A retrospective study of almost 10,000 ICSI cycles from the Italian national registry suggests that fertilisation rate may predict cumulative LBR as strongly as female age or the number of eggs retrieved.
Fertilisation rate has been traditionally used as a laboratory performance indicator but now the authors of a new study suggest that it can also be used as a strong predictor of clinical outcome.
This multicentre retrospective cohort study analysed the data of 9394 ICSI cycles in the Italian National ART Registry.(1) Only patients with a completed ICSI treatment, including frozen embryo transfers, were included in the study. The cumulative LBR per treatment cycle was primarily measured in terms of three fertilisation groups: <65% defined as poor; 65-80% as competent; and >80% as benchmark as described in the Vienna consensus on laboratory performance indicators.(2) The fertilisation rate groups were also compared for cumulative LBR when maternal age (<34, 35-38, 39-42 years) and number of retrieved oocytes (5-7, 8-10, >10 oocytes) were included in the analysis.
According to the study results, fertilisation rate was strongly and positively correlated with cumulative LBR in the overall analysis, and this association was also present in the subgroup analysis according to maternal age: in patients aged under 34 years the cumulative LBR increased significantly with increasing levels of fertilisation: from 29% to 48.8% to 55.6%; in the 35–38 years group from 22% to 36.9% to 42.3% in the three fertilisation rate groups; and in older patients (39–42 years) from 10% to 18.8% and to 25.2% in the group with the highest fertilisation rate.
Additionally, when the number of retrieved oocytes was considered, fertilisation rate was similarly associated with cumulative LBR in the three categories (5-7, 8-10 and >10 oocytes). When both maternal age and number of oocytes were included in the analysis, the fertilisation rate was also positively correlated with cumulative LBR when fewer oocytes were collected (5-7); this was evident in all age categories – although in younger patients with a large number of oocytes collected (>10), cumulative LBR was not associated with fertilisation rate.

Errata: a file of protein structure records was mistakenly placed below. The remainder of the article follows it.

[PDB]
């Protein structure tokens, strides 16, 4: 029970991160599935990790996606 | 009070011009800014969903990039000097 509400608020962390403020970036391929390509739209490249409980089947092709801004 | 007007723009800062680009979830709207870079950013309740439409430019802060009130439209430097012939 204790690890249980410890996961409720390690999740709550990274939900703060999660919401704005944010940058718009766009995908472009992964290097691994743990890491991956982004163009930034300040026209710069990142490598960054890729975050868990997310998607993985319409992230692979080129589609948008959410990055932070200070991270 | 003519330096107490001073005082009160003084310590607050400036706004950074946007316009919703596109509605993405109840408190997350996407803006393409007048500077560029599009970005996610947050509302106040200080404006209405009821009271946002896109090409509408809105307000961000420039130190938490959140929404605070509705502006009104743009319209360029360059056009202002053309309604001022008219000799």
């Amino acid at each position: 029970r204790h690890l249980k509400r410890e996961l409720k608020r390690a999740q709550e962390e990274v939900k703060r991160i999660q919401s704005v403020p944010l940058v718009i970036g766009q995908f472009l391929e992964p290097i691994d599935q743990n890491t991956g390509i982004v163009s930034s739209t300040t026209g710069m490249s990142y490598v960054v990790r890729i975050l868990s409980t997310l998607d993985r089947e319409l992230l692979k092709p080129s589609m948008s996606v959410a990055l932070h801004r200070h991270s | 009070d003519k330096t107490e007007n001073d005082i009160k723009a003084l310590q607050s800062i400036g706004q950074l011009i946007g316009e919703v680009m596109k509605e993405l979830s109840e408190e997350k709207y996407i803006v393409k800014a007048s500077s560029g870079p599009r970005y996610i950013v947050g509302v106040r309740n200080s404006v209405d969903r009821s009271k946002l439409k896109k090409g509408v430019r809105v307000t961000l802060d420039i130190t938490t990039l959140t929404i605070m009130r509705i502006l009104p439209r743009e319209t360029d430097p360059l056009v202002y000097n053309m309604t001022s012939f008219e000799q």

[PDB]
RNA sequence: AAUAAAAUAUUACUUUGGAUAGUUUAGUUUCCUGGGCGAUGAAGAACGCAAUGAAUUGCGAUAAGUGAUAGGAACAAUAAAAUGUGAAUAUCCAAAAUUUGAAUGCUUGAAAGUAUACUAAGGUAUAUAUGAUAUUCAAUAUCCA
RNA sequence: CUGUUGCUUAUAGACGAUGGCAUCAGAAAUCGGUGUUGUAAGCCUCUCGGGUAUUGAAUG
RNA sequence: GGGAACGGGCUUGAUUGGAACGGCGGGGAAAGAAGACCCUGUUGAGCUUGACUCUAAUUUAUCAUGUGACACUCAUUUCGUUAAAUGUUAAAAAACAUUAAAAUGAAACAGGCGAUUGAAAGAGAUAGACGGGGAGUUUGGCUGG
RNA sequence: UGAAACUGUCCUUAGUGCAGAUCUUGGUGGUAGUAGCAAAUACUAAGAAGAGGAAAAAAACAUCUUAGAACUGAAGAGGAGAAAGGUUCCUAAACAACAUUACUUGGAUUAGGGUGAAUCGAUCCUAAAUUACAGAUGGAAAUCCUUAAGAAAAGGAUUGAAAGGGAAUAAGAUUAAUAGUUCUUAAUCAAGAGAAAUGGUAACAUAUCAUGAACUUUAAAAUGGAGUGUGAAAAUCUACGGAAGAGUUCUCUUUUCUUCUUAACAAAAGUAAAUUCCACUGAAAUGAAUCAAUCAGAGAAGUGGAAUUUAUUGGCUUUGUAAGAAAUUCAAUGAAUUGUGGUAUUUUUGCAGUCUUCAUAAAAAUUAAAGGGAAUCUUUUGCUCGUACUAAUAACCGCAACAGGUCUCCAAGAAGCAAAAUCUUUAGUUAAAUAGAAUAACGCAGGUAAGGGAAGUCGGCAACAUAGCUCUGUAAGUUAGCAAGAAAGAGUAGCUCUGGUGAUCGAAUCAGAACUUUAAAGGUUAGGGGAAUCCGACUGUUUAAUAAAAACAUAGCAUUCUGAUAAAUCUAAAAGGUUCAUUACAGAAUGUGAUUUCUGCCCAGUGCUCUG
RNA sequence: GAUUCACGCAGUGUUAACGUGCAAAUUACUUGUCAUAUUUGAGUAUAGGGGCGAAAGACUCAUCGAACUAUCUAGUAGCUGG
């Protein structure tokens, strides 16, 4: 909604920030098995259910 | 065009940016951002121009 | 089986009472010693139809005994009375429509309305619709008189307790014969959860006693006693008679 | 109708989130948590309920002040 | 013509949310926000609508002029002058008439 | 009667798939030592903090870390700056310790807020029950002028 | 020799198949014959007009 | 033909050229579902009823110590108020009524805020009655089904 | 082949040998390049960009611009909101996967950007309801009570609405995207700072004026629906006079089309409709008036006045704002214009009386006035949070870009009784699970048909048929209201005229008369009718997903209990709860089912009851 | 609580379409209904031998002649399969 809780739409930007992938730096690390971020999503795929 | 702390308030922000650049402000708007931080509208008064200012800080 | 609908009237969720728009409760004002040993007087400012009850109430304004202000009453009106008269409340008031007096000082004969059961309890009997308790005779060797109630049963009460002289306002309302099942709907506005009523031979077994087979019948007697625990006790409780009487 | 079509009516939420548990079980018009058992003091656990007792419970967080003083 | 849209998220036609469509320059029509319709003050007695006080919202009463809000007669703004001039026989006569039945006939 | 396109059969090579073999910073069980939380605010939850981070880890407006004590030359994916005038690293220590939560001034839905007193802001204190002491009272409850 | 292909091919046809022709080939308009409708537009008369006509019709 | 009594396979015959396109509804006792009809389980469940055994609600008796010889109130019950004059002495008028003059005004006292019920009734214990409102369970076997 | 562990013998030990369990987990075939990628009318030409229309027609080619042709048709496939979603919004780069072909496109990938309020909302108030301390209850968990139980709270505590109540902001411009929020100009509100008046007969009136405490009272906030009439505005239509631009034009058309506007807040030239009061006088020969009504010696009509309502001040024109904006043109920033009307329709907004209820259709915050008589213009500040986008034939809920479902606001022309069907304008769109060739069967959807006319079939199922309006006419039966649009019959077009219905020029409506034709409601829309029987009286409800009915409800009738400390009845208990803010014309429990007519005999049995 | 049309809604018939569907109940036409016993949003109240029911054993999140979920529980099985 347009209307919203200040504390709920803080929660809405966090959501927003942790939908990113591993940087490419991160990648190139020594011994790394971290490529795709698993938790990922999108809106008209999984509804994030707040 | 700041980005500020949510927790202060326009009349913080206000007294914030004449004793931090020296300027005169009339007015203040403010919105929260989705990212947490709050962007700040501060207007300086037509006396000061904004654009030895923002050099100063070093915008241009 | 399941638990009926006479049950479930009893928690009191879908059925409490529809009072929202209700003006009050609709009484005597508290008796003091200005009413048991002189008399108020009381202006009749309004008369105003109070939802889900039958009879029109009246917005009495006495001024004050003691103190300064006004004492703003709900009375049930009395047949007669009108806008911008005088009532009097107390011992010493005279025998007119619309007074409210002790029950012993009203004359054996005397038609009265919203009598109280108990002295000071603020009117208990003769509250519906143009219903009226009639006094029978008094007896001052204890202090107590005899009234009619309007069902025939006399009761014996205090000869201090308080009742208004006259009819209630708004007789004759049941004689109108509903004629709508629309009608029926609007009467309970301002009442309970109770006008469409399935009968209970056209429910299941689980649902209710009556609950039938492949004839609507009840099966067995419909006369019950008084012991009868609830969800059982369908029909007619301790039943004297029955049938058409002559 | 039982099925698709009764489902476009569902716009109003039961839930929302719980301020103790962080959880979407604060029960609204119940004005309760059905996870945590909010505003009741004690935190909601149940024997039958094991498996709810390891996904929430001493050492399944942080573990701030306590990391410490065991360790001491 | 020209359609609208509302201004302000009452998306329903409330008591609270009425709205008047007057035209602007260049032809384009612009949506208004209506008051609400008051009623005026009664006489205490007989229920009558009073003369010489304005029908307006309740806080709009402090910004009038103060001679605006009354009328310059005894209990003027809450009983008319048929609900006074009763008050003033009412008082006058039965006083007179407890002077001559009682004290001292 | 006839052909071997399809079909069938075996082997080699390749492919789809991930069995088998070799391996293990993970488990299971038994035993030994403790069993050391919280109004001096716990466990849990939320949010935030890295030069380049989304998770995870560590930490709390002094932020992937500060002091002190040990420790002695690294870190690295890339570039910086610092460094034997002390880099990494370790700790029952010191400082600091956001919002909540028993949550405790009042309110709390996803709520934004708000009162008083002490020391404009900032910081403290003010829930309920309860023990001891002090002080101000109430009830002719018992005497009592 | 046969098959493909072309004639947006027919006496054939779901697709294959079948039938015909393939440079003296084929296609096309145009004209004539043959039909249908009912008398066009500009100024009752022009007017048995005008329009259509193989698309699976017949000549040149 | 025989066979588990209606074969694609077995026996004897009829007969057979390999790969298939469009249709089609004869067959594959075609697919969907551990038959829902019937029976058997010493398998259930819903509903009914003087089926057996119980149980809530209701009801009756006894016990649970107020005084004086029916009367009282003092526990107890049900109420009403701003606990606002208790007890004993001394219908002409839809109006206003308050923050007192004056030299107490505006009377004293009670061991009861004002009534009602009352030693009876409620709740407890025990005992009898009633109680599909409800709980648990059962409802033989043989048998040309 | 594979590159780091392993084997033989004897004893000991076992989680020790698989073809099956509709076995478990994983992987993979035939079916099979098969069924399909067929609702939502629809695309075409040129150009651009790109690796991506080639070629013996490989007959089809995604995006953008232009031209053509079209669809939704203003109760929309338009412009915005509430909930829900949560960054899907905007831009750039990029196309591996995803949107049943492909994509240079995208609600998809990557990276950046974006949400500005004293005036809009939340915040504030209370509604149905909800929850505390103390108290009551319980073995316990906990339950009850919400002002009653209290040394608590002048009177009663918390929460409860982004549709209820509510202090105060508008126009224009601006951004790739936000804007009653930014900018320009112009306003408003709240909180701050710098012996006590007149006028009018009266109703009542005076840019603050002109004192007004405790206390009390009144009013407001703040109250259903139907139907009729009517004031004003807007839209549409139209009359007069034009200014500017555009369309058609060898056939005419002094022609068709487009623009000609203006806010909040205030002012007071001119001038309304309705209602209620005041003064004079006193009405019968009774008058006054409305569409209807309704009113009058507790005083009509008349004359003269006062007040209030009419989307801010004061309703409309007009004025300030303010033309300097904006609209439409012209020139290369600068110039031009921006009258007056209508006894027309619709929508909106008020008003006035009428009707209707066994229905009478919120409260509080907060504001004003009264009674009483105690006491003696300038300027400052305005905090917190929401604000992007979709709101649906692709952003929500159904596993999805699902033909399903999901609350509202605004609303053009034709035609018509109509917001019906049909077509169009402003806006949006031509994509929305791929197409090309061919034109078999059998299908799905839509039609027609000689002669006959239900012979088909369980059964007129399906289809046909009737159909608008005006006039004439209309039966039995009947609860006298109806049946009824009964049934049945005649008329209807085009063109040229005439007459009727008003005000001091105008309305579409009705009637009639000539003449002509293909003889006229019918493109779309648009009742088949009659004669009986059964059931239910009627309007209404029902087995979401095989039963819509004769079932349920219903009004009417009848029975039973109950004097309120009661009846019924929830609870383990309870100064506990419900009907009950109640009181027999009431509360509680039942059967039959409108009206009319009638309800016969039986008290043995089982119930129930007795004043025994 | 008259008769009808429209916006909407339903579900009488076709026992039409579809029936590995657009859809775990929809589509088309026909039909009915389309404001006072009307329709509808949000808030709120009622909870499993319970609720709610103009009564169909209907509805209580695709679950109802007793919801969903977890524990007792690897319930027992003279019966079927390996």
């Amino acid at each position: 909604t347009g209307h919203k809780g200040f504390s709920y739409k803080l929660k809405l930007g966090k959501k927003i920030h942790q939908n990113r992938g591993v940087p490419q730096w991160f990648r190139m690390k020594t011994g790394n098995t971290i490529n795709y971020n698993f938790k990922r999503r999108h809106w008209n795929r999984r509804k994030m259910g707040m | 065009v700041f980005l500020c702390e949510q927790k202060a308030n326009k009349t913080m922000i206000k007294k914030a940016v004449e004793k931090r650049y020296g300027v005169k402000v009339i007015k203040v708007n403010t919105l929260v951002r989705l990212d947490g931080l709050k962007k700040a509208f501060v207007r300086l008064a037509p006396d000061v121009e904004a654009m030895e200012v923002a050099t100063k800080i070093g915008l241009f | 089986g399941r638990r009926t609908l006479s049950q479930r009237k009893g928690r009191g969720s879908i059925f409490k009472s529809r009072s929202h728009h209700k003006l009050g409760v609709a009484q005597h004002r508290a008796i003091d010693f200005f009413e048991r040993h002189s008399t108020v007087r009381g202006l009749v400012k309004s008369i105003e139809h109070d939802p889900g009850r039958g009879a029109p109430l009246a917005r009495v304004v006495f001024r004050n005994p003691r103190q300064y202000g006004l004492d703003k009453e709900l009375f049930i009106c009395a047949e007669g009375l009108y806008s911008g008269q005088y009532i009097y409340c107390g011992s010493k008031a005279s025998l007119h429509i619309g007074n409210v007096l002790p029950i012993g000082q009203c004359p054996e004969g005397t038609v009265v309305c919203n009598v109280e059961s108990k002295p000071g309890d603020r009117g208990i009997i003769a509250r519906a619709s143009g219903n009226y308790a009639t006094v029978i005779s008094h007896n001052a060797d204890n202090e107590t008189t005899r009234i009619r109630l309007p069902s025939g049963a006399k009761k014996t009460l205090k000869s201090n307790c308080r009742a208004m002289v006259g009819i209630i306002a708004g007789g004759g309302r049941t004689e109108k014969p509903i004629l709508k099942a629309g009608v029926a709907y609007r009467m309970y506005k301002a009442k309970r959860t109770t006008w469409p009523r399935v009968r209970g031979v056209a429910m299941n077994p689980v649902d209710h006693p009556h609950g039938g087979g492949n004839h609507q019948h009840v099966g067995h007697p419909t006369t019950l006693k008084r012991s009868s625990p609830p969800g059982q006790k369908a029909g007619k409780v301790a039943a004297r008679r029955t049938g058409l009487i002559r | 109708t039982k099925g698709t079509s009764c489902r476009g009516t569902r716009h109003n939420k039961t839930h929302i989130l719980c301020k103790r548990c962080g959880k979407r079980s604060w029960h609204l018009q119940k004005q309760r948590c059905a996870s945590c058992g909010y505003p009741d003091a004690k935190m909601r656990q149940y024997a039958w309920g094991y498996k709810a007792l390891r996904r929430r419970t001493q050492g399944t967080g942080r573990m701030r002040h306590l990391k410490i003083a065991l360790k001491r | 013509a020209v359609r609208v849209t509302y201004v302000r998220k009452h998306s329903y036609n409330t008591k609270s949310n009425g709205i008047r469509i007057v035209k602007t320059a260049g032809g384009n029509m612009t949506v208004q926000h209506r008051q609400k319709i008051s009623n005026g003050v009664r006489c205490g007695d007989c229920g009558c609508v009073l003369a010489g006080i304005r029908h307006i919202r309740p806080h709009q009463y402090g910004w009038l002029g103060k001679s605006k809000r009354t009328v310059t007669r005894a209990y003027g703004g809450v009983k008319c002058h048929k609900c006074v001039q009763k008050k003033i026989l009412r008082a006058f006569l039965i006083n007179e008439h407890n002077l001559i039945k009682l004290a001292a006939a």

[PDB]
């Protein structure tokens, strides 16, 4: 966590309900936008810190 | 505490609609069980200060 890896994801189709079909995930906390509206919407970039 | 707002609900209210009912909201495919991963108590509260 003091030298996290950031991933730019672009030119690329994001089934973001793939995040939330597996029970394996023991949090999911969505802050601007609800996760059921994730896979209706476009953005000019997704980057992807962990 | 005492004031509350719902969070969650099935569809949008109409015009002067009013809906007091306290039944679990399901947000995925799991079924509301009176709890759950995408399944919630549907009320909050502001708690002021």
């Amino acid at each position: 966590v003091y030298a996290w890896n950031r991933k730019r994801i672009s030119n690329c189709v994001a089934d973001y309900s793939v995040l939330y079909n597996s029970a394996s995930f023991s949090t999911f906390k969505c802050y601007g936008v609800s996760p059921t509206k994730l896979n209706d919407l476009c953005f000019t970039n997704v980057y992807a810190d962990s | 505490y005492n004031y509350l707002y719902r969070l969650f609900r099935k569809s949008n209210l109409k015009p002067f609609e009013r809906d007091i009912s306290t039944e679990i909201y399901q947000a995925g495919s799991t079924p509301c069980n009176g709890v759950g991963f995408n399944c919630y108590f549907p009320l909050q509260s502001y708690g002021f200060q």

It has been traditionally proposed that, among other indicators, the number of oocytes retrieved during egg collection is a strong predictor of clinical outcome.(3,4) Polyzos et al confirmed that finding and clearly showed that cumulative LBR increases with the number of oocytes retrieved, even when a high number were retrieved. However, the landmark study of Sunkara et al, while indicating that LBR does indeed correlate positively with the number of oocytes retrieved in all age groups, did also show that LBR decreases when more than 20 oocytes were collected.
Now, according to these Italian authors, fertilisation rate appears to be a more comprehensive indicator of cumulative LBR since it takes into account the effect of sperm and embryo development. The findings of this large study thus indicate that cumulative LBR is positively correlated with fertilisation rate, which itself probably derives from the higher number of embryos available for transfer.
However, in younger patients with many oocytes available for fertilisation, this association dissipates. The authors suggest that, cumulatively, the high number and the good quality of oocytes of younger patients have a distinctive role on LBR.
So should the fertilisation rate in ICSI cycles be considered an independent performance indicator of clinical outcome in the same way as maternal age or the number of oocytes retrieved? The authors of this study clearly think ‘yes’, and further analysis of a large dataset would probably confirm the statement.
1. Scaravelli G, Zacà C, Setti PEL, et al. Fertilization rate as a novel indicator for cumulative live birth rate: a multicenter retrospective cohort study of 9,394 complete in vitro fertilization cycles. Fertil Steril 2021; doi:10.1016/j.fertnstert.2021.04.006.
2. The Vienna consensus: report of an expert meeting on the development of ART laboratory performance indicators. Reprod Biomed Online 2017; 35: 494-510. doi:10.1016/j.rbmo.2017.06.015.
3. Polyzos NP, Drakopoulos P, Parra J, et al. Cumulative live birth rates according to the number of oocytes retrieved after the first ovarian stimulation for in vitro fertilization/intracytoplasmic sperm injection: a multicenter multinational analysis including ∼15,000 women. Fertil Steril 2018; 110: 661-670.e1.
4. Sunkara SK, Rittenberg V, Raine-Fenning N, et al. Association between the number of eggs and live birth in IVF treatment: an analysis of 400 135 treatment cycles. Hum Reprod 2011; 26: 1768–1774.